Hedge Funds Bet Oil Rally Extension Into 2017

Hedge Funds Bet Oil Rally Extension Into 2017Hedge Funds Bet Oil Rally Extension Into 2017

Investors are showing no sign of turning their backs on oil heading into 2017. Money managers’ wagers on rising West Texas Intermediate crude prices are triple what they were at the end of 2015, and are the highest since the start of the crude market crash two and a half years ago.  Crude futures settled at the highest in almost 18 months on Dec. 28, with investors now eyeing the Organization of Petroleum Exporting Countries and other producers to see who complies with agreed output cuts, Bloomberg reported.

Hedge funds boosted their net-long position, or the difference between bets on a price increase and wagers on a decline, by 0.6% in the week ended Dec. 27, US Commodity Futures Trading Commission data show. WTI increased 3.2% to $53.90 a barrel in the report week before settling at $53.72 in New York on Friday.

"We have a very confident positioning here," Tim Evans, an energy analyst at Citi Futures Perspective in New York, said in a phone interview. "There’s plenty of hope that prices are supported and move higher and very little fear that compliance will be poor and prices will drop."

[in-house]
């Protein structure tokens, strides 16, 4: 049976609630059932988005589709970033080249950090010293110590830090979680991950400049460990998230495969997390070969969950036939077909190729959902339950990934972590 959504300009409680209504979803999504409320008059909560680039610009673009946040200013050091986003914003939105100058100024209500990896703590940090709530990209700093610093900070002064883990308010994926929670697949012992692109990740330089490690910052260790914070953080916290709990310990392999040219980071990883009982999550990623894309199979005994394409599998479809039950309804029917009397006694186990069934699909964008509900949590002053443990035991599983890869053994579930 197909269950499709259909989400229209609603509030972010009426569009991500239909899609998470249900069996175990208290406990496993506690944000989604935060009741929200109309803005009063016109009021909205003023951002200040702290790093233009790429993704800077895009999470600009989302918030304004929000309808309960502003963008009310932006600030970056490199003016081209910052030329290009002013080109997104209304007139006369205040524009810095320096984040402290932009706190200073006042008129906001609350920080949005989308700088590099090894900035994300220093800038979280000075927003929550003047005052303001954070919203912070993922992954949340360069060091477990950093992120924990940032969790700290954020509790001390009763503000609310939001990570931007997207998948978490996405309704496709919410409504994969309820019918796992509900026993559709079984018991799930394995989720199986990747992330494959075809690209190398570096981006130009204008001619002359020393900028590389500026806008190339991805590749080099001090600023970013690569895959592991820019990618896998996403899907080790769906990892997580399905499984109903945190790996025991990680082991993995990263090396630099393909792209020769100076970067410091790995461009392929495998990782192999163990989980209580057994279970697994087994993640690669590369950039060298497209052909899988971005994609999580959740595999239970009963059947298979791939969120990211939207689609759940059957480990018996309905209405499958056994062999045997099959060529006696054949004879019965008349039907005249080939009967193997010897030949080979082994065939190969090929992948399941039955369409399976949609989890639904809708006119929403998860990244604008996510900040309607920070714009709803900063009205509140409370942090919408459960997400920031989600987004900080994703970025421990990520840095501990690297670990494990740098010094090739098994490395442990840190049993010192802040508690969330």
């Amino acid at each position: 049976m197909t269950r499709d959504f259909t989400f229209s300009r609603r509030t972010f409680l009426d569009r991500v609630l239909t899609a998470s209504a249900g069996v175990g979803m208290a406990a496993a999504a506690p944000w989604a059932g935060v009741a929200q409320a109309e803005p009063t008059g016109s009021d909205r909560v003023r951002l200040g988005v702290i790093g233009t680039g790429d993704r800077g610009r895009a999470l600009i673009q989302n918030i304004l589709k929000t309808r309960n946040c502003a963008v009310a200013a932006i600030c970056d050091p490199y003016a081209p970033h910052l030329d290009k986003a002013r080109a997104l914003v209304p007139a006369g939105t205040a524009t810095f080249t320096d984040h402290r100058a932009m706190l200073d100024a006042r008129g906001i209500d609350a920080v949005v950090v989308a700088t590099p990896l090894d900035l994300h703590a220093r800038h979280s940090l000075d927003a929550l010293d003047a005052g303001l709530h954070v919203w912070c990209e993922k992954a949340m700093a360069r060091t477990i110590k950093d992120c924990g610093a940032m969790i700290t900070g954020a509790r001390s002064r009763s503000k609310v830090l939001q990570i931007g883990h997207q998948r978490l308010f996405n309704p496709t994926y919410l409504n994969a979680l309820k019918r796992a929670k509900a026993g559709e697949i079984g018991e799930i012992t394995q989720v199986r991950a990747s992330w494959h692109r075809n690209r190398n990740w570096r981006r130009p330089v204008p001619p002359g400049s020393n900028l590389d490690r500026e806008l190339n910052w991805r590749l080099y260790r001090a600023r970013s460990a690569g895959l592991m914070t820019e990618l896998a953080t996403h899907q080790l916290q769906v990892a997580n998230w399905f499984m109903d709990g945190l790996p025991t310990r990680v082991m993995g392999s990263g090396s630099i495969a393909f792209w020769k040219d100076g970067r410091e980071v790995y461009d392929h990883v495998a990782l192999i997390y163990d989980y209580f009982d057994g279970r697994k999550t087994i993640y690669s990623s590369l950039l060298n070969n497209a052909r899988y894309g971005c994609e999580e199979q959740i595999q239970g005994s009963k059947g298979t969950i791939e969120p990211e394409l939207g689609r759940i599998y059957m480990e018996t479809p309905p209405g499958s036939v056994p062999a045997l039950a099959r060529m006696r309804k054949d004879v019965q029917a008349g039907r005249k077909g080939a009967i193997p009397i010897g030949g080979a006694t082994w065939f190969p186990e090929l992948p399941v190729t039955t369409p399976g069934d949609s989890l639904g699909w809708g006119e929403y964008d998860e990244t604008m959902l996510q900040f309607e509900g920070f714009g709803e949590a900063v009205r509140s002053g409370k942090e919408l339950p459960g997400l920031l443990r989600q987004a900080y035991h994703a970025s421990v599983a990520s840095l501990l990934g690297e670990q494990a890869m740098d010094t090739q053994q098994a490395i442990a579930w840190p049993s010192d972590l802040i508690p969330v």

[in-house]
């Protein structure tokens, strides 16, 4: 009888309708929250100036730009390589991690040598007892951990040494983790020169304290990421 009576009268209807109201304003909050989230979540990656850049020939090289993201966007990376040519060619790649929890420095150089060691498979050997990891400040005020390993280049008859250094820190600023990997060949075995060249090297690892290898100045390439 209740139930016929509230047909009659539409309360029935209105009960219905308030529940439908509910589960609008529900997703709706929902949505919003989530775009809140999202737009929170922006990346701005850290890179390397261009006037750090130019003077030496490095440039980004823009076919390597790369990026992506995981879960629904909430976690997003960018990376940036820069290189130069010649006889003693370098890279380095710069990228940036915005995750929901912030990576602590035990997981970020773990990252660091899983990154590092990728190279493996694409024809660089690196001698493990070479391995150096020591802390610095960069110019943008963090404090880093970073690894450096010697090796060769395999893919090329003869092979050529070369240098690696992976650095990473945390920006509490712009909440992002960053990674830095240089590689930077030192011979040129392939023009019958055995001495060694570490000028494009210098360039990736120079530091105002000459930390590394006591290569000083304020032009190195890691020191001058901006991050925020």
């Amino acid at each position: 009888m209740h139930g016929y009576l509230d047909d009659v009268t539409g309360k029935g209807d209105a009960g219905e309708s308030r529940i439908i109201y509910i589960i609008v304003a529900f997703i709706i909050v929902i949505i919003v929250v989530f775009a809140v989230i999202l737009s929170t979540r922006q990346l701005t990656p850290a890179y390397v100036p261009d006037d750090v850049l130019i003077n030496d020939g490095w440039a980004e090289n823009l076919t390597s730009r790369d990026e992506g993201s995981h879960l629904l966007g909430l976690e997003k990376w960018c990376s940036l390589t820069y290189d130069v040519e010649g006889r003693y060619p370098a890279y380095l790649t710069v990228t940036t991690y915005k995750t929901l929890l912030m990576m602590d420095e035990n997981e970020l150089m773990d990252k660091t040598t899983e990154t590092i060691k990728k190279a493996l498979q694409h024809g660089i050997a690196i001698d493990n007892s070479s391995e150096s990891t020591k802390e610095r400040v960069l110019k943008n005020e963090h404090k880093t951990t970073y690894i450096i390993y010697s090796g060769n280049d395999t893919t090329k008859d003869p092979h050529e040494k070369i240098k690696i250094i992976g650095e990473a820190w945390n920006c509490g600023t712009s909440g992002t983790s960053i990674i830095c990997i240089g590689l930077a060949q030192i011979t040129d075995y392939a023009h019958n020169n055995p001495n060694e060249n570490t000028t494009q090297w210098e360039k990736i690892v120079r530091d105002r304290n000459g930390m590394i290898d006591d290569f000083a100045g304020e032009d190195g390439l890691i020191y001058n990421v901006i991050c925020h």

OPEC agreed to reduce its supplies by 1.2 million barrels a day, while 11 non-members including Russia and Kazakhstan pledged to curb output by almost 600,000 barrels.

Prices climbed this week amid signs that OPEC members will follow through with the promised cuts. Iraqi Oil Minister Jabbar al-Luaibi said his country was committed to cutting output by 200,000 to 210,000 barrels a day from the beginning of next month.

Venezuela will cut 95,000 barrels a day of production starting Jan. 1, the country’s oil ministry said in a statement earlier in the week. US oil companies had been using the rally to hedge their price risk for the next two years, potentially boosting output next year.


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